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Bottom Up Fingerboards brings father and son together

First introduced in the 1990s, fingerboards are making a comeback

A local dad and his son have rolled out a unique business venture, which successfully binds sports and creativity.

Bottom Up Fingerboards sell custom wooden decks, trucks and wheels for miniature skateboards called fingerboards. These boards are used by people who are into fingerboarding, an activity in which players execute skateboard tricks using their fingers.

The business is run by father-and-son duo, Keith and Caillen Sheppard. Started in Toronto, Bottom Up Fingerboards is now in Fergus, where Keith currently lives.

"We are one of many, many people supplying this kind of product," said Keith, who handles the production side of the business. "When we started, we were probably one of the few, if not, the only ones in Toronto at the time."

After two years of the pandemic, Caillen is hoping to introduce Bottom Up Fingerboards to the community.

"I haven't really seen any fingerboard companies or anything big like in the skateboarding community in Fergus, so far, so I feel like that would be a good first introduction to things," said Caillen. "Maybe that people could pick up and have ideas of their own and start companies on their own and experience what it is all about."

Introduced in the '90s, fingerboards are making a comeback with supporters located in Germany, Singapore, the United States and other countries.

Keith estimates the age range for fingerboard enthusiasts tend to be men ages of 18-35, many who get back into the sport after playing with fingerboards as a kid.

"For those who aren't involved with it, probably have no idea how big it really is," said Keith. "It's kind of a global sport, because they don't like to call them toys.

"For some people, they are skaters who fingerboard as well, it's kind of an off-shoot of that, and then there are those who don't skateboard, who only fingerboard, who live vicariously through finger boarding."

"It's a good way to still be connected to the culture and a good hobby to have that you can embrace everything that's going on," adds Caillen.

As part of emulating the sport, Keith said supporters like to customize their fingerboards, which doesn't come cheap.

"They want the decks to chip and scratch like real skateboards," said Keith, adding some parts for a fingerboard can cost upwards of $100.

The idea to start the business came from Caillen, who fingerboards and is a skateboarder. After creating a fingerboard club in school, Caillen approached his dad at the age of 10 to ask about starting the business together. Almost five years later, Keith and Caillen have visited numerous skate parks and best trick competitions. 

"First I started making them by myself, with the assistance from my Dad," said Caillen, who handles marketing. "Then for Christmas, he got a bunch of veneer and he got a bunch of trucks and wheels, and it just grew from there."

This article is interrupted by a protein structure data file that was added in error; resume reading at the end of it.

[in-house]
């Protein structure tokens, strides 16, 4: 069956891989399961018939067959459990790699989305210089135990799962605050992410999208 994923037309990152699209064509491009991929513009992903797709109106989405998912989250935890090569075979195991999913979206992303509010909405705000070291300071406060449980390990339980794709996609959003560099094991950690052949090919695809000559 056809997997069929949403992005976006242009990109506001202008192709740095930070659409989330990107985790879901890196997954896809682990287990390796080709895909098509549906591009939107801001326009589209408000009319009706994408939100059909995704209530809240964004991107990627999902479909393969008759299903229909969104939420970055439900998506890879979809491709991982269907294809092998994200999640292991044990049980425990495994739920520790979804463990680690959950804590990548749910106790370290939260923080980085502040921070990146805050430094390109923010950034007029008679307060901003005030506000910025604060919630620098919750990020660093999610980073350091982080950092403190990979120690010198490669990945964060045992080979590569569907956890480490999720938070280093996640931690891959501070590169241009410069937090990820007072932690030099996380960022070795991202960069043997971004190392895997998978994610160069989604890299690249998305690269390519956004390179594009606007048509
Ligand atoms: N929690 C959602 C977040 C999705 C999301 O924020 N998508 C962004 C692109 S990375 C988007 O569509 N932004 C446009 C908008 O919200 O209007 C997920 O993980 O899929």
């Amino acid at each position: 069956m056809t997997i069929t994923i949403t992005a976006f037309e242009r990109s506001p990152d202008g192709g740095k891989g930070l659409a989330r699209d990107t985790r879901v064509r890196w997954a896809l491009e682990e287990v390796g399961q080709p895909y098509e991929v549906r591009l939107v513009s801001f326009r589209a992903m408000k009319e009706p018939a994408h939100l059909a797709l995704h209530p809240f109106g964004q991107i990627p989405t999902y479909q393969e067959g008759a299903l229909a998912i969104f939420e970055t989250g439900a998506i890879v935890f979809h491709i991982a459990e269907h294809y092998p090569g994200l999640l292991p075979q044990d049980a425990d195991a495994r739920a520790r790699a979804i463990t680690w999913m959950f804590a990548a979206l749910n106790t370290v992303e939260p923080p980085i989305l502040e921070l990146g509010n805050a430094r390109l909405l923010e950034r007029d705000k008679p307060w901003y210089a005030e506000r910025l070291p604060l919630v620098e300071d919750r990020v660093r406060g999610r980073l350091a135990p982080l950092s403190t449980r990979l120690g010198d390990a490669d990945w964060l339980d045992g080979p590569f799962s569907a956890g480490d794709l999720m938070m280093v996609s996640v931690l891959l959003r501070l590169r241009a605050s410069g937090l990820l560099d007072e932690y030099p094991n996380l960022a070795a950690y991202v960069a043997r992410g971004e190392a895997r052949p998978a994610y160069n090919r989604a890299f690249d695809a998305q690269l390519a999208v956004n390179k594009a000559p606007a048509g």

"It was an opportunity to keep bonding all the time, and stay relevant, stay current," said Keith, "Ultimately, for me as an artist, it was an opportunity to teach him some skills, but if nothing else, give him an understanding and comprehension of business and what it takes to see an idea from beginning to end."

Not looking to compete with large companies, Keith said Bottom Up Fingerboards went in a different direction, producing different series of collectible fingerboards for a loyal group of customers. 

As an artist, Keith creates the designs and produces the decks by hand using a mould and veneer. Decks can take 90 minutes to make, while designs can take between two to five hours.

"For me, it was that opportunity to see an idea from beginning to the end," said Keith, who has designed mascots, costumes and props in the past. 

Keith adds inspiration for the designs often come from pop culture, like Star Wars. In one series of custom decks, Keith photographed his childhood action figures, put them on the board and replicated the vintage packaging seen in the '70s and '80s.

"I had Vader (Darth Vader), Stormtropper and Boba Fett, and I offered only 10 of each, so people buy to collect it and to save it, they're not skating them, most are not opening the packages."

In other designs, Keith combines brands and skateboard culture. Keith said he has created a McDonalds themed fingerboard deck called 'Slappy Meal.'

"He's had a lot of great ideas and I really like his ideas, he's got that older, pop culture (ideas). KFC, BlockBuster and that kind of thing," said Caillen. "He's a really talented artist."

Reflecting on their business journey, Caillen adds the past five years have flown by and their first decks look like nothing they are making today. 

"I feel like it's brought up a bunch of creativity for me and him, and I don't know, it's been awesome," he said.

"I'd like to see some other people, inspire some other people, to make something out of their interests, do something that they enjoy."

To learn more about Bottom Up Fingerboards, go to